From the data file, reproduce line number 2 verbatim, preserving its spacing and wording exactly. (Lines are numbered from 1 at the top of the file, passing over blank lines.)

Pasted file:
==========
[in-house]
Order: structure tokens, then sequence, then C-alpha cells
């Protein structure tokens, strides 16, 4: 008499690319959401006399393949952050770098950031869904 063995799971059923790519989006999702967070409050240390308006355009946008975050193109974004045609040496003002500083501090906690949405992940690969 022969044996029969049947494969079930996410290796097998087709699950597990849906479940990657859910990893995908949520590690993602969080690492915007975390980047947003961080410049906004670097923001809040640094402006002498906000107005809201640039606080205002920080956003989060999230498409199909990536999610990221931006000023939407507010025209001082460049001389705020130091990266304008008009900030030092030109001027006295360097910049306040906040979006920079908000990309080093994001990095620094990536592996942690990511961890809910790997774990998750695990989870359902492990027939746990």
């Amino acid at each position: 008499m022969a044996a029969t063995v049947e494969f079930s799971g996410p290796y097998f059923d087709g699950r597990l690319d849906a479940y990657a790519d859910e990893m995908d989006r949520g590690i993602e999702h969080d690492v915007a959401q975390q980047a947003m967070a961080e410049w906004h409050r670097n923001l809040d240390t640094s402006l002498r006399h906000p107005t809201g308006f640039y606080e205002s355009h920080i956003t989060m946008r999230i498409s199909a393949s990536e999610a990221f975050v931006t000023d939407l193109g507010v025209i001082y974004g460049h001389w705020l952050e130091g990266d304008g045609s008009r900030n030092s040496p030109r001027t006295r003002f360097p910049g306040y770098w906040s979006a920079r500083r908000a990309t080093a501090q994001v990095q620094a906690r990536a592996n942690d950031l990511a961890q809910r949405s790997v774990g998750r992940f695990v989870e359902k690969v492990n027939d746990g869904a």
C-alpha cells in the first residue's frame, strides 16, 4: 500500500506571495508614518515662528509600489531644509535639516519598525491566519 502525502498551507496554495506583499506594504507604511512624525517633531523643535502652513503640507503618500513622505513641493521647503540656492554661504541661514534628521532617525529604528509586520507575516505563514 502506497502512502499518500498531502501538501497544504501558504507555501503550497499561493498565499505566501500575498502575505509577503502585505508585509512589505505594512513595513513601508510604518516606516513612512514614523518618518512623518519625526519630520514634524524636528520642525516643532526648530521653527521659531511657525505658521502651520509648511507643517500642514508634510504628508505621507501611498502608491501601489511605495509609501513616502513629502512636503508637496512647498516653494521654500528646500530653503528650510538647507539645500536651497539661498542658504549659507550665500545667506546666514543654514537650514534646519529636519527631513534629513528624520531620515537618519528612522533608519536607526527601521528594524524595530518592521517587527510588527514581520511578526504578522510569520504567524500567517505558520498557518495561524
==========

Order: structure tokens, then sequence, then C-alpha cells